After three years of deliberation, the IEEE802.16m air interface definition will be ready for prime time in the next few months. This critical step toward creating true 4G cellular technology based on WiMAX is important enough to earn compliant products a new name: WiMAX 2.
The customer demand for a WiMax/LTE chip, however, is simply nonexistent. Almost every established cellular operator in the world is planning to move to some version of LTE as its 4G protocol. LTE was developed by 3GPP as the logical successor to the UMTS 3G protocol used by 80% of the operators. The other 20% of the operators use Qualcomm’s CDMA protocol for 3G, but given Qualcomm’s decision to abandon its 4G protocol (UMB), CDMA operators will also move to LTE. The one major exception is Sprint, which is currently building a WiMax network.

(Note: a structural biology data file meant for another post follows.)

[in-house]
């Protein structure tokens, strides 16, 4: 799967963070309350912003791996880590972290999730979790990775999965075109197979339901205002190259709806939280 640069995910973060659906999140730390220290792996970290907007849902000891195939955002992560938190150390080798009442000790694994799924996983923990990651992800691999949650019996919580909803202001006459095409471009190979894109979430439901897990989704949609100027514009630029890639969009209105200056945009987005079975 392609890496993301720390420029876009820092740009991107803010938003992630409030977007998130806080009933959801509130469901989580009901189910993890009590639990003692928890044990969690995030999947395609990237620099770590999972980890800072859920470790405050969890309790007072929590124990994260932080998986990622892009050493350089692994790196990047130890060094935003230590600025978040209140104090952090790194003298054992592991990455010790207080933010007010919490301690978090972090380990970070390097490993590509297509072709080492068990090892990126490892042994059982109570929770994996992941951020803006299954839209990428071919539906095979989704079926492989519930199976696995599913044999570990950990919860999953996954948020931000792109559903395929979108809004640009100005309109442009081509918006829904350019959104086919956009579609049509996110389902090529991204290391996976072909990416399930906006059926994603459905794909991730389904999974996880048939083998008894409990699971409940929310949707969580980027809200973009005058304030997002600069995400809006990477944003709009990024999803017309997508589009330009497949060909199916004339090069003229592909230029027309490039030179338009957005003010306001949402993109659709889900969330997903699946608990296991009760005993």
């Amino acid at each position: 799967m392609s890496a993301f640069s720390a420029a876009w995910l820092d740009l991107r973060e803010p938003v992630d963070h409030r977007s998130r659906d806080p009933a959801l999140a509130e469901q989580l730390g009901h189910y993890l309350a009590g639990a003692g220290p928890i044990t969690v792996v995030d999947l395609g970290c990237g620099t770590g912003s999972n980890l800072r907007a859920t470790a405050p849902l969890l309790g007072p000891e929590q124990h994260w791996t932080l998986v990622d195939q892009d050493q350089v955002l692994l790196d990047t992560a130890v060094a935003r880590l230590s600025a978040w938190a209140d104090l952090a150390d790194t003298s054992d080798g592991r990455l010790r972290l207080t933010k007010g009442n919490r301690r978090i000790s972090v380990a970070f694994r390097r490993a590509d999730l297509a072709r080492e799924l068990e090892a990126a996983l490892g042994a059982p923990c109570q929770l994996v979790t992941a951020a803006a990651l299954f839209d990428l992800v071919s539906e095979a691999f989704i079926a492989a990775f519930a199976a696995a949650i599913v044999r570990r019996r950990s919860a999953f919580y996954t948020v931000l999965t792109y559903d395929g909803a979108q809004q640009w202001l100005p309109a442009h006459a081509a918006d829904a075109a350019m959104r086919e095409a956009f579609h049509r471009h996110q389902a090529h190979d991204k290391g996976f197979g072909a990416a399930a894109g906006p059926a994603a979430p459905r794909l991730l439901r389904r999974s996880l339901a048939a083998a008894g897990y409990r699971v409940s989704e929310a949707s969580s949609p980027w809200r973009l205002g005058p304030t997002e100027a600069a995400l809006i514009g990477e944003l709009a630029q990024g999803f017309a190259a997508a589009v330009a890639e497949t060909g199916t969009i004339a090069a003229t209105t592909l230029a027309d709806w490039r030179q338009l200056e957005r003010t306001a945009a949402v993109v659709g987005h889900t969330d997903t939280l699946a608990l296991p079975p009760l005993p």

If WiMax remains a niche solution, LTE operators will have little need for WiMax capability. As LTE becomes widely deployed, WiMax operators may wish to provide LTE compatibility for roaming, but the size of such WiMax/LTE deployments will be small. Thus, big chip suppliers will likely focus on LTE only, while a few small chip makers will deliver WiMax and, eventually, WiMax/LTE devices.